Please see below selected recent conflict-related change.
See also: Halcyon Conflict Headlines
- WW1 killed roughly 16 million people. WW2 around 55 million. But while the global population rose from 3 to 7 billion between 1960 and 2010, the number of war related deaths fell to 180,000 per year during the Cold war, 100,000 per year during the 1990s and 55,000 per year between 2000 and 2010, noted The Economist.
- The United States signed foreign arms deals worth $46.9 billion during the first half of the fiscal year. That already exceeds the $41.9 billion in weapons deals agreed to during all of fiscal 2017.
- US special operations forces have carried out missions in 133 countries so far this year. America’s shadow wars continue to expand with little transparency or oversight from elected officials, warned GZEROMedia.
- The Future of Information Warfare report from CB Insights covers malware, from fake media, to computational propaganda, weaponised memes and more.
Is it possible that morals, religions and ideologies, rather than causing violence, actually help in limiting warfare by facilitating humans to build larger social groups. All too often ideas and values are used to justify or interpret warfare but perhaps it is subconscious desires, shaped by millions of years of evolution, that drive people to fight and, what is more, enjoy doing so. What might this mean for traditional conflict avoidance, counterterrorism and conflict resolution policies, asked Chatham House?
International partners face increasingly complex and intractable conflicts, which pose huge policy challenges. As conflicts in Syria, Yemen, Libya rage on, posing huge challenges for the international community, is it time to rethink its approach to reducing conflict and building peace, asked Chatham House?
In almost every one of 27 countries recently polled by IPSOS for the BBC, people said that their countries have grown more divided over the past decade and it looked at what people said was the most polarising issue in their country.
- Our World in Data analysed conflicts in which at least one party was the government of a state and which generated more than 25 battle-related deaths are included. The data refer to direct violent deaths. Deaths due to disease or famine caused by conflict are excluded. Extra-judicial killings in custody are also excluded.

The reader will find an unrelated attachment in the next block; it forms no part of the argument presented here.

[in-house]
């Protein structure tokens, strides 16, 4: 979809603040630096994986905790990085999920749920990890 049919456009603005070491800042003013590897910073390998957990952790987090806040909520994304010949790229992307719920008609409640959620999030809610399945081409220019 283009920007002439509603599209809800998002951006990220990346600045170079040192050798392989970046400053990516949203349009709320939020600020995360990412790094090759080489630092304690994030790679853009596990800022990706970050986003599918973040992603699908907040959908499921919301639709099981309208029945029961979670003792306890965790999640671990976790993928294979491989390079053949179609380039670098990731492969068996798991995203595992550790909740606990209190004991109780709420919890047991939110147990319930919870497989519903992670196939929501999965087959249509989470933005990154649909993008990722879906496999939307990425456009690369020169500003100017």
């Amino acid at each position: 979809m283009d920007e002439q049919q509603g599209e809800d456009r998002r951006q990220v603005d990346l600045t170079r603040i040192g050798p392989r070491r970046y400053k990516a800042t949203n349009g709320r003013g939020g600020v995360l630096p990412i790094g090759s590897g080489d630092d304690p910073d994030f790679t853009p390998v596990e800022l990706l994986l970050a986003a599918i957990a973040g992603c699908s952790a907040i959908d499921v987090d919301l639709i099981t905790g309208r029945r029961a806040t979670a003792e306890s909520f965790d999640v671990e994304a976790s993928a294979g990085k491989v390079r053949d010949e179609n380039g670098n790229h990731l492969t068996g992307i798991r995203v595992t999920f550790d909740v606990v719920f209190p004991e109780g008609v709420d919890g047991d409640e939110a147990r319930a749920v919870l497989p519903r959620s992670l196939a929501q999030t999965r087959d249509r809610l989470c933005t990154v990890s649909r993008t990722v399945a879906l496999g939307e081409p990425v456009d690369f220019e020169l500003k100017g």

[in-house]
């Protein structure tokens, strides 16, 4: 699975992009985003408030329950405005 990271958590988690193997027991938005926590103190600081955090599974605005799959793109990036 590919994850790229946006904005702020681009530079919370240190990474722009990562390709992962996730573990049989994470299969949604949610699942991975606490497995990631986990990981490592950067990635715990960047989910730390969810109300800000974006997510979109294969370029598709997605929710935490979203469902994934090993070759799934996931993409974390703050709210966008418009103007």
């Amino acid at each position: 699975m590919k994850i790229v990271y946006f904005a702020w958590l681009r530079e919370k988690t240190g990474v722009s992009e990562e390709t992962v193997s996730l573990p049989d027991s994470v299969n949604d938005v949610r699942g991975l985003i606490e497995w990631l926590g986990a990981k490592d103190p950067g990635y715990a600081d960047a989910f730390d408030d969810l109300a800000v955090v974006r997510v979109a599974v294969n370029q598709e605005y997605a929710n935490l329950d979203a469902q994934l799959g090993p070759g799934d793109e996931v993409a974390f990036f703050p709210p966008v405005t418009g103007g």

- Latin America suffered 38 percent of the world’s criminal homicides last year, despite accounting for just 8 percent of the world’s population. Rapid urbanisation, corruption, drug trafficking, and a huge influx of US guns all contribute.
- Every minute eight people flee to escape conflict and persecution, according to the UN.
- It will be political conflict - not economics - that drives markets in 2018 and beyond - Ray Dalio quoted in Financial Times
- Financier Ray Dalio warned in 2018 that the proportion of the vote captured by populist candidates had risen from about 7 per cent in 2010 to 35 per cent in 2017. This swing has apparently only ever happened once before, in the 1930s, just before the second world war.
- Violence has been in decline over long stretches of time and we may be living in the most peaceful time in our species' existence - Steven Pinker
- Archaeological studies show that societies in the past were very violent. Often more than 10% of deaths were the result of one person killing another. Ethnographic evidence also confirms that violence is very common in nonstate societies and drastically higher than in modern state societies.
- Why is violence declining? One important change may be improving literacy, while countries with higher educational attainment in the past are more likely to have democratic - and generally therefore peaceful - political regimes today.
- As the Theory of Democratic Peace predicts, there has been a corresponding decline of war deaths.
- Start the Week discussed how World War II still grips the public imagination, arguing that no other period in history has presented greater dilemmas for both leaders and ordinary people.